A stock is a stock is a stock, right? Well, no. One factor that makes the AR-type rifle so attractive is that the term “AR” or “Modern Sporting Rifle” really doesn’t define a specific gun but rather a platform on which rifles can be designed and configured. Everything is customizable: caliber, barrel length and type, trigger, stock, handguard, sighting options, and muzzle devices. You get the idea. When it comes time to choose the right buttstock for your AR rifle, the first step is to narrow down the functional type. For example, you can choose a fixed stock, a collapsible stock, an adjustable stock, or maybe a minimalist design that emphasizes lightweight and low profile. Let’s take a quick look at some of the best options available. Be sure to get the right size buttstock for your rifle’s buffer tube. Diameter AR buffer tubes come in two sizes: commercial or mil-spec. If you’re not sure which you have, break out the calipers. Commercial buffer tubes have a diameter of 1.168″while mil-spec tubes are slightly smaller with a diameter of 1.148″. That difference doesn’t sound like much, but it’s enough to keep the two from being interchangeable. Length Additionally, be sure to consider the length of your receiver extension (buffer) tube when choosing a stock. There are two lengths: rifle and carbine. Originally, back in the M16 days, the idea was for the rifle to have a fairly long length of pull (receiver tube and stock length) to support a bladed stance. As body armor and shooting tactics evolved, the carbine stock was phased in to support a “front forward” position where body armor would be most effective. The rifle-length tubes are generally round while the adjustable carbine tube have a ridge with the different locking positions. One more thing. Since the receiver extension tube also houses the buffer and spring, you need to match that too. There are rifle-length and carbine-length buffer and spring sets. As long as you match all four components, stock, tube, buffer, and spring, you should be good to go.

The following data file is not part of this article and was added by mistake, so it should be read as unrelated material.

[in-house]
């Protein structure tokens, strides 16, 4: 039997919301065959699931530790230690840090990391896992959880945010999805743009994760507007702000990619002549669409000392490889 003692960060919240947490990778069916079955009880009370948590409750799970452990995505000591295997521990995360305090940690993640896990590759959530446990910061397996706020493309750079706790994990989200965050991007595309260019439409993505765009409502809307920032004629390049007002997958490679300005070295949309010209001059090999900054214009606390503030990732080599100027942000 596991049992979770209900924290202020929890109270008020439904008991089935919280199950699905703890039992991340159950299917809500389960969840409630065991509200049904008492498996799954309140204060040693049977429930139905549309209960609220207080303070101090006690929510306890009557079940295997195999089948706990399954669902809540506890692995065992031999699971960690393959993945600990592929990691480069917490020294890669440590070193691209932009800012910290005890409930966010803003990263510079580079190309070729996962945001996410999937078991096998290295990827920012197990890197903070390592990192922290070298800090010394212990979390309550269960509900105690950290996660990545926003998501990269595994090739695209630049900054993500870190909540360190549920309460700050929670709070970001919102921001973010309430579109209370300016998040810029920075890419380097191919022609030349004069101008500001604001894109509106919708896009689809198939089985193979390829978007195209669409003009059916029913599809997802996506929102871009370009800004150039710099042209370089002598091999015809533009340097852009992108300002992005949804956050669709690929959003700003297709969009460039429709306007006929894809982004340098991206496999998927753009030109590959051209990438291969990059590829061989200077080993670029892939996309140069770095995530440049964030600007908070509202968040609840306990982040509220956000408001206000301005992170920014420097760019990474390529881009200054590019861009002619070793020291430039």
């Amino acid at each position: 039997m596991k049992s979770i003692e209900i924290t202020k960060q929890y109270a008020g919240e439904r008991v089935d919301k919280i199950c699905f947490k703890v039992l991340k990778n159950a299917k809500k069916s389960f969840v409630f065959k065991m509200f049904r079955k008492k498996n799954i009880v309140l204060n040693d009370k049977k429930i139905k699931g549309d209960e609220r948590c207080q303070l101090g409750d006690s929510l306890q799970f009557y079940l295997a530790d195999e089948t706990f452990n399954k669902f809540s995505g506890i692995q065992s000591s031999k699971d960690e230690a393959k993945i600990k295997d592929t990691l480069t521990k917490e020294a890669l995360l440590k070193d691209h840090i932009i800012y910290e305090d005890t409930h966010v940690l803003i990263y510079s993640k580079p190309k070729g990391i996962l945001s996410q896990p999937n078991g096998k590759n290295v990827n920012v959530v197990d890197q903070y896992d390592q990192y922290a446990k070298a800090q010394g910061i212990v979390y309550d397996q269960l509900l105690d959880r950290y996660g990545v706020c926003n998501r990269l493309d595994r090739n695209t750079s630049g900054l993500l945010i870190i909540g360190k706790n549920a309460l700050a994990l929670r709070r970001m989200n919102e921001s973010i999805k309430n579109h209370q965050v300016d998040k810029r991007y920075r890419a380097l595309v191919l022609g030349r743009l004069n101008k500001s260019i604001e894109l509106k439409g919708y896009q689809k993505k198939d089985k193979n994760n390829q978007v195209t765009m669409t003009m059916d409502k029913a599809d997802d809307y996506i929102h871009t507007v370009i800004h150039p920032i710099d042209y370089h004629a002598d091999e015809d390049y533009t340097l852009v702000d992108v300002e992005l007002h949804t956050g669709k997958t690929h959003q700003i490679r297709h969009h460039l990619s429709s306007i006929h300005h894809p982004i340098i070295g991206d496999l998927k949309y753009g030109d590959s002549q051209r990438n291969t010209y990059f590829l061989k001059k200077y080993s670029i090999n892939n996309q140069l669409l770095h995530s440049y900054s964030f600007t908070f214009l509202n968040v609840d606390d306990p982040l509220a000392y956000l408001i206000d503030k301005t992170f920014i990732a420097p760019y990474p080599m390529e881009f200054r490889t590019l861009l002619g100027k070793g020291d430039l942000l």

If there is a de facto standard (there’s not), it might be the Magpul MOE Carbine collapsible stock. It’s a simple, solid, and affordable option that goes a long way towards upgrading that 100% plastic contraption that comes standard on so many ARs.
The Magpul MOE is a simple triangle with a hollow center. The top is well rounded and serves as a good cheek-weld point. Inside the triangular frame is a lever that releases or locks the stock in various length-of-pull positions. It relies on its location in the interior of the stock to prevent inadvertent unlocking.
There’s a rubber butt pad which helps glue the stock to your shoulder, which is also handy for more mundane administrative things like resting the rifle against a wall when not in use (it won’t slide on a smooth floor or concrete and fall). The upgrade is easy and takes seconds with no tools required, just unlock the release latch and slide it on your existing buffer tube.
One of my favorite buttstocks is the VLTOR IMOD Improved Modular Stock. Like the Magpul, it has a rubber butt pad for grip and traction, however, it adds an angled section at the bottom of the butt plate area to prevent hangups and to facilitate smooth and consistent placement on the shoulder.
The cheek rest is significantly larger and broader than other designs thanks to the dual, water-resistant battery compartments on both sides that help form the top contour of the stock. Those compartments fit commonly used CR123 or AA batteries but are equally valuable for critical spare parts like firing pins, extractors, and emergency beef jerky snacks.
There is a standard sling loop, but also an ambidextrous quick sling connect swivel socket.
While we’re talking about VLTOR, we ought to mention the fixed, non-adjustable ARM version for rifles. It’s flexible in that it will mount to a standard mil-spec carbine receiver extension tube or a rifle-length tube.
The ARM looks like a stretched-out VLTOR IMOD as it has similar storage compartments on both sides of the stock comb that create a wide and stable cheek rest. It also has the top sling loop and sling swivel socket.
This fixed stock is, in the company’s words, a “clubfoot style” meaning that the butt pad is short and compact vertically. It’s also not rubber, so be careful where you set it down.